yes @David Harper CFA FRMHi @hellohi Can you take a look at the source http://www.treasurydirect.gov/instit/marketables/strips/strips.htm e.g.,
I think this is helpful also https://www.newyorkfed.org/aboutthefed/fedpoint/fed42.html e.g.,
Notice that the original security, in the example, is a 20-year bond that pays coupons every six months (20*2 = 40 coupons). If we price this bond, there are exactly 40 cash flows, although the final cash flow consists of both a coupon and the principal ($20,o00). This one security is "stripped" into 41 separate securities, one for each cash flow. The first coupon, for example, in six months "becomes" (i.e., the broker issues a new security) its own six-month zero-coupon bond with face value equal to the coupon cash flow. The second coupon, due in one year, is stripped into its own one-year zero-coupon bond. In this way, in addition to the $20,000 Treasury stripped into 41 more affordable pieces, each new security is a (virtually) risk-free zero-coupon bond. These are very useful in finance. For one thing, they have no reinvestment risk. For another, they can be perfectly matched with liabilities. I hope that helps!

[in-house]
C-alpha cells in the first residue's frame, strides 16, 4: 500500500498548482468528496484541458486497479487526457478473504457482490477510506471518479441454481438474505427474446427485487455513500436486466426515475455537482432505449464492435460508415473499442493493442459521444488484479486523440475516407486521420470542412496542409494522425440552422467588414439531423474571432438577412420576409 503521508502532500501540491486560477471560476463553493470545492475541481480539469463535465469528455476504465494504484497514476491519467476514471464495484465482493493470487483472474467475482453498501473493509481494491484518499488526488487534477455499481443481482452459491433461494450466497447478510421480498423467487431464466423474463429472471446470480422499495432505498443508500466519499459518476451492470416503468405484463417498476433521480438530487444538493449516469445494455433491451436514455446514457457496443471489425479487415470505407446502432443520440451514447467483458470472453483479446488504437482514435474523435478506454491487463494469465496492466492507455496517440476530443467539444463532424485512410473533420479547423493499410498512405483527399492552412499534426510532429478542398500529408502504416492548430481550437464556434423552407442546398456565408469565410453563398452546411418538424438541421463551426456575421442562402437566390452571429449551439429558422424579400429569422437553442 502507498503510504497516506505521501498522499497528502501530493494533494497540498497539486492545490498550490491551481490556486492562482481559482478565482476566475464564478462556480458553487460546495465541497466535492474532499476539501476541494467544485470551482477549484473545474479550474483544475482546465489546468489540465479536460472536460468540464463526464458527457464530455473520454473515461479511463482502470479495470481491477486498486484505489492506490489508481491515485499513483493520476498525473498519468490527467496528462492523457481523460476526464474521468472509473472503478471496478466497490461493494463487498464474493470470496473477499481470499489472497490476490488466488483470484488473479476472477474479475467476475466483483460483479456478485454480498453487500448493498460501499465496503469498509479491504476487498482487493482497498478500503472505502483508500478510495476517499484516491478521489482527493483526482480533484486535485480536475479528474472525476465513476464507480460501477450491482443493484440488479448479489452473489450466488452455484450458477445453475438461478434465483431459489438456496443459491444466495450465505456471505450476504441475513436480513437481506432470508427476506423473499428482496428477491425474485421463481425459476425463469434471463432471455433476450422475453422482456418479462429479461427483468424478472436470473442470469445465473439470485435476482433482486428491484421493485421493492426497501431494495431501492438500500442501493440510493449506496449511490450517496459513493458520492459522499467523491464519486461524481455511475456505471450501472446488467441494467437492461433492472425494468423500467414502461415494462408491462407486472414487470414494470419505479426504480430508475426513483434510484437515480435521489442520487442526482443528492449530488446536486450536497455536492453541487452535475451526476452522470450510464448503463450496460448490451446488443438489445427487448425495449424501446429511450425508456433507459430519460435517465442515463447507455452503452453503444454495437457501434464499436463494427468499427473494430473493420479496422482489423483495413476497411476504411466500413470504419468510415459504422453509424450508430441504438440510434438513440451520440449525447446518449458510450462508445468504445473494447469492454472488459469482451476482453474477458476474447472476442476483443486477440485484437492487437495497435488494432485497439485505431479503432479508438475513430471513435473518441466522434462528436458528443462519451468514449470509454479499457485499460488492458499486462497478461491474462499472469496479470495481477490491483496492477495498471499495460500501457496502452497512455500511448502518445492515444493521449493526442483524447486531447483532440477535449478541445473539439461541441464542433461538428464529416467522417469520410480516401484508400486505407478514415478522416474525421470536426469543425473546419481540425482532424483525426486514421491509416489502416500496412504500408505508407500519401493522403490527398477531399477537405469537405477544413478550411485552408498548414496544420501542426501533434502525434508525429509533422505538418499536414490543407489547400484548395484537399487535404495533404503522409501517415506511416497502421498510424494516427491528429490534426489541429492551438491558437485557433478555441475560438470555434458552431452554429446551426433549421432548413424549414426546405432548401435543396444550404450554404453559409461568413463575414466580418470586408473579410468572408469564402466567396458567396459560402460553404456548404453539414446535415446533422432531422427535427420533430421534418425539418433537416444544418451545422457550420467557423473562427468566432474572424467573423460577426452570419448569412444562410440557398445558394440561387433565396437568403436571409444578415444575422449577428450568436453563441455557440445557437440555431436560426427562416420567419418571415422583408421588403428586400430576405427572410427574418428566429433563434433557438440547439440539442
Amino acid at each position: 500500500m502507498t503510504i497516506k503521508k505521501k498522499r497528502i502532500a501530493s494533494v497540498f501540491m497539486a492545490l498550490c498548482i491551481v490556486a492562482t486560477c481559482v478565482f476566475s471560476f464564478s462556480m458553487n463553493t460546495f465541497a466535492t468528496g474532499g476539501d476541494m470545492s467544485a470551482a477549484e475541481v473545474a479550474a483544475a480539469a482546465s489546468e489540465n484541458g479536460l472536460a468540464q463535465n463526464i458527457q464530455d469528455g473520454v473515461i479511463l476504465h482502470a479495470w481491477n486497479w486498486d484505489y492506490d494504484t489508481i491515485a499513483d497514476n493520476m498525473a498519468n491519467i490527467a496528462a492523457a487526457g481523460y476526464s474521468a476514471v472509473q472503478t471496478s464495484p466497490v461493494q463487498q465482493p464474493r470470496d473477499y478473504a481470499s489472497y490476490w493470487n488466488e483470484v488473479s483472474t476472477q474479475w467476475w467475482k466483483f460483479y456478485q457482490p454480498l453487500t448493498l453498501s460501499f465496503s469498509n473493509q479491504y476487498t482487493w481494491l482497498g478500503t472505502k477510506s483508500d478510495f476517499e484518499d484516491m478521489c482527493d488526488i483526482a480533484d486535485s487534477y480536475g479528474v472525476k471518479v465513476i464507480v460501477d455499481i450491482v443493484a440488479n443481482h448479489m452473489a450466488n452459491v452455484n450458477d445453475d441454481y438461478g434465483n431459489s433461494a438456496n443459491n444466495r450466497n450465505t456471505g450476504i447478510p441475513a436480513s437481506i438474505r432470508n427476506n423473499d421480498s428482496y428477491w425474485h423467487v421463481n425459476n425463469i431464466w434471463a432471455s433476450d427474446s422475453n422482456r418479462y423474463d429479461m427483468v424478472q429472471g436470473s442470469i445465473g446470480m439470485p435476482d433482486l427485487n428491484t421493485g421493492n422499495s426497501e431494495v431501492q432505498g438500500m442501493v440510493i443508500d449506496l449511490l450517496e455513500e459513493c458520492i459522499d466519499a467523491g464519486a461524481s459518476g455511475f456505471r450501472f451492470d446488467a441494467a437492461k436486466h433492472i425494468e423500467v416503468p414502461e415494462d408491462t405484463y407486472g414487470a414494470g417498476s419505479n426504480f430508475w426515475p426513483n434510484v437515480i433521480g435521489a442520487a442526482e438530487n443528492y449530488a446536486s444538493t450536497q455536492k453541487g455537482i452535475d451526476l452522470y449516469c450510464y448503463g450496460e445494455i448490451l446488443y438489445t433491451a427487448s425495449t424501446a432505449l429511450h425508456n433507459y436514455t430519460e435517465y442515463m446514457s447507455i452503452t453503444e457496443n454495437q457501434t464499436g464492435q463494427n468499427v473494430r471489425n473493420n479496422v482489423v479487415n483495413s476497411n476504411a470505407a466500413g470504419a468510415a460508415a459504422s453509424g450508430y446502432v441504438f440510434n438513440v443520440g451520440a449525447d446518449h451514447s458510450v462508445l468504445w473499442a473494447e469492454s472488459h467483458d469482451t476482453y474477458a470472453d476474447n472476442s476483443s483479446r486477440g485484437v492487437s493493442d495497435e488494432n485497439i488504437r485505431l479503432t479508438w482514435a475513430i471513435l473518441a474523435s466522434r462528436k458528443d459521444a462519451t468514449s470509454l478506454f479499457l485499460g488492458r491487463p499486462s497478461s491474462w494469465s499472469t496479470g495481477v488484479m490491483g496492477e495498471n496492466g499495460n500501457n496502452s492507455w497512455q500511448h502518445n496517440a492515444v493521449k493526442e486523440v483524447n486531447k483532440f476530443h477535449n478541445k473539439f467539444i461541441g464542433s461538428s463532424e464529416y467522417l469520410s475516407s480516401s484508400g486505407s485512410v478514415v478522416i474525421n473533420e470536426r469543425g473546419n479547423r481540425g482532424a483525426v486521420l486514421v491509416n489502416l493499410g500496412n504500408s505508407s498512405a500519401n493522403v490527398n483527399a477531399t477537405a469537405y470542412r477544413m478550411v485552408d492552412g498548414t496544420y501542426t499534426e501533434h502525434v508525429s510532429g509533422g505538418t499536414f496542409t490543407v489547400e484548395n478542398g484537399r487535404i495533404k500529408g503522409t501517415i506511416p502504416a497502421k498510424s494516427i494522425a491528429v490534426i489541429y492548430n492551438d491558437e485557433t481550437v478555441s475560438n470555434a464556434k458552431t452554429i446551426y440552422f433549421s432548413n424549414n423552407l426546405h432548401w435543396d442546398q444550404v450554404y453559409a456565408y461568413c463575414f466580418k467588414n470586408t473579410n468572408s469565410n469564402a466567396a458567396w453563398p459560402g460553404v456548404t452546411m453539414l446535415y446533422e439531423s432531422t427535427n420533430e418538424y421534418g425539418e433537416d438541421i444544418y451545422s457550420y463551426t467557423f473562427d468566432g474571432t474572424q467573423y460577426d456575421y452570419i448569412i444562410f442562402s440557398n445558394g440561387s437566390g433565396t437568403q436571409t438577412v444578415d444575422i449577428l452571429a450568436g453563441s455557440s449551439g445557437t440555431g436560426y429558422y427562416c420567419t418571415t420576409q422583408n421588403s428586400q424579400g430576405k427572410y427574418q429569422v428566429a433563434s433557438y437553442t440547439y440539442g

it helped and I understand the concept well
but I have one question, the new securities looks like the zero-coupon bond in way that they pay one cash flow at the end or at maturity, but I still see difference that the zero-coupon bond is discounted (price less than the par) and I dont think that the STRIPS will be discounted??